“The security concerns are real,” Jackson told The Daily Beast on Thursday, in between events at the House Democrats’ annual retreat in Baltimore. He said he keeps the app on a separate phone solely dedicated to receiving uploads from his Sony camera.
Otherwise, Jackson is just a self-described “guy in a kitchen” who happens to have struck gold in the social media’s latest equivalent to 1849 in Northern California.
With a budget of zero dollars, he has cornered a sizable audience and is tallying over 1 million views on each new video since mid-January. That includes some of his posts on less-than-viral topics like Chinese-Taiwanese relations, military aid to Ukraine, his committee assignments, the debt ceiling, and unmanned aerial vehicles.
It’s not the first time Jackson has leveraged a new social media platform to his advantage. In 2015, as a newly minted North Carolina state senator, he live-tweeted his experience of being the only member to show up at the Capitol during a snowstorm, putting him on the map in the state.
Jackson maintained a TikTok account through the 2022 midterm season, when he initially ran for U.S. Senate before bowing out of the Democratic primary against former North Carolina Chief Justice Cheri Beasley. Later, he ran for a newly drawn Democratic House seat in the Charlotte suburbs. After he was elected last November, he said he made a conscious shift in his approach to his TikTok account after getting elected.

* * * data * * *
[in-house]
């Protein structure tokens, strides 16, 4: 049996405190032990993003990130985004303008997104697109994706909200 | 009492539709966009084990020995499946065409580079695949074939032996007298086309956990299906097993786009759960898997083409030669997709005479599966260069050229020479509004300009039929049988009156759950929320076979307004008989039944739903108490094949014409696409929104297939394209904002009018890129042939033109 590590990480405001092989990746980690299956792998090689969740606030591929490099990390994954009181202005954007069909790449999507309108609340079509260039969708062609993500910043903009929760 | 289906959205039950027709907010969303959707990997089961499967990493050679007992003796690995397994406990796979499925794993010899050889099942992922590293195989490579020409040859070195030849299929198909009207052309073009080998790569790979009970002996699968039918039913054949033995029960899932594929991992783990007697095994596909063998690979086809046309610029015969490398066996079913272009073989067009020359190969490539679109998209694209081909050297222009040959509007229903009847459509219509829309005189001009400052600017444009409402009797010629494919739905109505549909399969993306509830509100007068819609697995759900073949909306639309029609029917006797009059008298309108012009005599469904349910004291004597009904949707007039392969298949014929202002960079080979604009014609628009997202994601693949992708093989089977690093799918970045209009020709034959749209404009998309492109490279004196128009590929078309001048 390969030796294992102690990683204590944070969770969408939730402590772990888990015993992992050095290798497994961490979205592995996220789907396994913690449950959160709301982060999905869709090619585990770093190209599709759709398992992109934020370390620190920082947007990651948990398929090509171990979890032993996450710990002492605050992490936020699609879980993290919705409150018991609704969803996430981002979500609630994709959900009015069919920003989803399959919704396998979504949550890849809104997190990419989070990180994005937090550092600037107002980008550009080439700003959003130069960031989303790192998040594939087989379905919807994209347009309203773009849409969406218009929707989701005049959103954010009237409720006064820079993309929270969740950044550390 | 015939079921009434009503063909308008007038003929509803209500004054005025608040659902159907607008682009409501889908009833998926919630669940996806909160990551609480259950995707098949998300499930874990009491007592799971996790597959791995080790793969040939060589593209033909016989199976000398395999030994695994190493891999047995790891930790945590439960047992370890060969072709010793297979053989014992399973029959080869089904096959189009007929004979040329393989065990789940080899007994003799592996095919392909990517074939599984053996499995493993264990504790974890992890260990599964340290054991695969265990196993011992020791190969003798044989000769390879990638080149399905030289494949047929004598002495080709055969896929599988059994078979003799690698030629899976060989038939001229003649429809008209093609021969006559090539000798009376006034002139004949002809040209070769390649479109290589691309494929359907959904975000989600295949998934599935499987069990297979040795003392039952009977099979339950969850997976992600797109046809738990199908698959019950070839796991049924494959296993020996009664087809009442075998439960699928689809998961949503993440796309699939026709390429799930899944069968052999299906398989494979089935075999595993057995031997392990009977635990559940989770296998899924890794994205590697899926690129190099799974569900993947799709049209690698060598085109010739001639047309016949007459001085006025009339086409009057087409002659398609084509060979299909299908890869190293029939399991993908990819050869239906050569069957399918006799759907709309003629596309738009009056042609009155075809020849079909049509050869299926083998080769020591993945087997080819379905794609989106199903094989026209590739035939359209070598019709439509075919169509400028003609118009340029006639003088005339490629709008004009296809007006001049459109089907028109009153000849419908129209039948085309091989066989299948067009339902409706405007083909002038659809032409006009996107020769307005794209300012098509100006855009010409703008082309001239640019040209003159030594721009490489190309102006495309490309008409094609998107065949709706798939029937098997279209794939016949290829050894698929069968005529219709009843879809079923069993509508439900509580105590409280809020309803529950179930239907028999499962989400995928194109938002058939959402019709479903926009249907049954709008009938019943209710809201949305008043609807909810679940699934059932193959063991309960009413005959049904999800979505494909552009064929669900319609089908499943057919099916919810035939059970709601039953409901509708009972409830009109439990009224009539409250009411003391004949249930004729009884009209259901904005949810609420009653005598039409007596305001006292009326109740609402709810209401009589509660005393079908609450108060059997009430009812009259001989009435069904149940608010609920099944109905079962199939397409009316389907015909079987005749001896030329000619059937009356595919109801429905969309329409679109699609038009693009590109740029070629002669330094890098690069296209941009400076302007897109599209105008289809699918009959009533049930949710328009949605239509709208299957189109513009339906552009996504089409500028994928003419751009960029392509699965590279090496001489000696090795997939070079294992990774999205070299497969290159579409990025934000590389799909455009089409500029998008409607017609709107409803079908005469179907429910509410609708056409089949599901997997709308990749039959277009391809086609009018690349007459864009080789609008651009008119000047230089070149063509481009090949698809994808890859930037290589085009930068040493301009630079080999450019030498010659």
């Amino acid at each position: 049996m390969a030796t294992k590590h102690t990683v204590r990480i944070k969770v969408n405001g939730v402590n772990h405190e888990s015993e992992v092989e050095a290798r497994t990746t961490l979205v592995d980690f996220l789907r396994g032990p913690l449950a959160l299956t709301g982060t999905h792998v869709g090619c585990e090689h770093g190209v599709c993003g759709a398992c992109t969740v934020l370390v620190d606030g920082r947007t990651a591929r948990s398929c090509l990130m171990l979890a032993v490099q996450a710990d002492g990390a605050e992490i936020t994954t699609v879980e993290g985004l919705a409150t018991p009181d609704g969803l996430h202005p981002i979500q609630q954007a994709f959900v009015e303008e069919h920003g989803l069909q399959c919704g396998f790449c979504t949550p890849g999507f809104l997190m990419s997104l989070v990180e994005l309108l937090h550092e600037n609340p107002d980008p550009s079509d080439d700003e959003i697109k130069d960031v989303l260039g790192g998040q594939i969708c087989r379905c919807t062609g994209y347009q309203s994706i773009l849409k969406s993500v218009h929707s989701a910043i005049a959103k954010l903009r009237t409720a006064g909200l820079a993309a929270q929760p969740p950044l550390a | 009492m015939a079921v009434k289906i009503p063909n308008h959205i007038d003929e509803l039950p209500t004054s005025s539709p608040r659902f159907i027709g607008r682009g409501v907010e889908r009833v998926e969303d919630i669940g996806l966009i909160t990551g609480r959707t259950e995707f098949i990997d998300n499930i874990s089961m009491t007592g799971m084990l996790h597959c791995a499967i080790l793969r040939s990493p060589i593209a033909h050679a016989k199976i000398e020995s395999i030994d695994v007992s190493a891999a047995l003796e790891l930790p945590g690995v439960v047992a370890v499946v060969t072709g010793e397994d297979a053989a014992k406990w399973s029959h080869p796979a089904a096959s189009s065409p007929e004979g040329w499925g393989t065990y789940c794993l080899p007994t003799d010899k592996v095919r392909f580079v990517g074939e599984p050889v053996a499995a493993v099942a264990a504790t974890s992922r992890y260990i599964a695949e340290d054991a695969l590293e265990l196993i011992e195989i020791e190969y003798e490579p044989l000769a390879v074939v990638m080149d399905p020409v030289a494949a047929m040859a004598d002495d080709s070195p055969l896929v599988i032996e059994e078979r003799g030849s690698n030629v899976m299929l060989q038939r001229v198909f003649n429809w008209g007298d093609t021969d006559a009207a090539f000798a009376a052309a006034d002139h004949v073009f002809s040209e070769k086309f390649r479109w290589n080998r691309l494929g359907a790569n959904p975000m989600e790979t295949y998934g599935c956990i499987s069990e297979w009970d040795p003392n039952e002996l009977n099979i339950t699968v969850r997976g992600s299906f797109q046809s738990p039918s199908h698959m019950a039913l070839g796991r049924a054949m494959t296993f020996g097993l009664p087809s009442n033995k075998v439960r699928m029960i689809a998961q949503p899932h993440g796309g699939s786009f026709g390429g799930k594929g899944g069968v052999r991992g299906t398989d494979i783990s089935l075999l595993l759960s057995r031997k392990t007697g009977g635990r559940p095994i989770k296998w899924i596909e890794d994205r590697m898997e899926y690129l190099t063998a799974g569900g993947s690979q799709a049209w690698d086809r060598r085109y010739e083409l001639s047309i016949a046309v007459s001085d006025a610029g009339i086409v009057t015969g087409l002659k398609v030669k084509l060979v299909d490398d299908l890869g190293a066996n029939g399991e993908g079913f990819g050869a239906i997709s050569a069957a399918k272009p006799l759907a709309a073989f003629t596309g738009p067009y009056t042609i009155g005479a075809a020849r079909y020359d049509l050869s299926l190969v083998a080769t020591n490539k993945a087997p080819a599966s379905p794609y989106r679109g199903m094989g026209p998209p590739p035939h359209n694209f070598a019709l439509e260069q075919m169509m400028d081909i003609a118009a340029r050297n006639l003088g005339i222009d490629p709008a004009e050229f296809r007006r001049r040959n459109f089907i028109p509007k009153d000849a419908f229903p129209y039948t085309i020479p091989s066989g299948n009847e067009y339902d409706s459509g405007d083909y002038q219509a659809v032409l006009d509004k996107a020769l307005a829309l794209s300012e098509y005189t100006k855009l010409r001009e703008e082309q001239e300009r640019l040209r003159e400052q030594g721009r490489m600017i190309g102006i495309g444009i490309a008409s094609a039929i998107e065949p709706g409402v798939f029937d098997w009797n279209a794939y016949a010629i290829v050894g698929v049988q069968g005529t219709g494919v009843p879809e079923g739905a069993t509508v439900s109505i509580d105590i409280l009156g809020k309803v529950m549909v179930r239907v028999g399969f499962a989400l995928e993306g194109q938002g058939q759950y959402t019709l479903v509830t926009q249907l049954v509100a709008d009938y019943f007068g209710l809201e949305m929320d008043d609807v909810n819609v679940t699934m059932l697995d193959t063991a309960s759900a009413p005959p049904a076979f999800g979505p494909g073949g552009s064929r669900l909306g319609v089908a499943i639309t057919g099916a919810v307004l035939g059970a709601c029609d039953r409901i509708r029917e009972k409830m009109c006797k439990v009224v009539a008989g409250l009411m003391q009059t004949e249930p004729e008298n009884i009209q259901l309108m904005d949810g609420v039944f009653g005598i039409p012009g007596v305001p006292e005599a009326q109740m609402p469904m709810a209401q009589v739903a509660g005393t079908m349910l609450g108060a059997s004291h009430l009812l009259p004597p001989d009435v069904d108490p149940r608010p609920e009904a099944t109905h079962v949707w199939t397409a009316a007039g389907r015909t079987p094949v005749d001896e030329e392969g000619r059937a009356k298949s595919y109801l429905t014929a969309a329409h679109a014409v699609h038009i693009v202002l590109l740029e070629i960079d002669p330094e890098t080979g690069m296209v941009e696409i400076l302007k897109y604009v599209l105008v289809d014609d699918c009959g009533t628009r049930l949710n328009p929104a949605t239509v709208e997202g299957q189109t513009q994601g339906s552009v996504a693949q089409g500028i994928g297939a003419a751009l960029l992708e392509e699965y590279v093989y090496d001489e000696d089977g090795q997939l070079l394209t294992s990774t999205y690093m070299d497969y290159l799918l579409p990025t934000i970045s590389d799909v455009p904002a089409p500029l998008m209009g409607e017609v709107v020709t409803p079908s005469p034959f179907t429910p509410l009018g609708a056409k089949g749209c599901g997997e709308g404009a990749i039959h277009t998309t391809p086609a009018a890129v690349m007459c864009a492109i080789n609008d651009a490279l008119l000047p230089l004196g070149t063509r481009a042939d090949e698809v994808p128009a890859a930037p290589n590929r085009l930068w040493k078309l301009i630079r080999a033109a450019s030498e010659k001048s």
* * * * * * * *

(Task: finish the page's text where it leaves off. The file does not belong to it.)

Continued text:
“I’d been putting up little videos on TikTok throughout most of the campaign, stuff like, you know, cute moments with my family,” Jackson said. “And I decided to take a different approach completely after the election. What I wanted to do across the board with all my political communication was to give people a sense of what it was like to get elected to Congress.”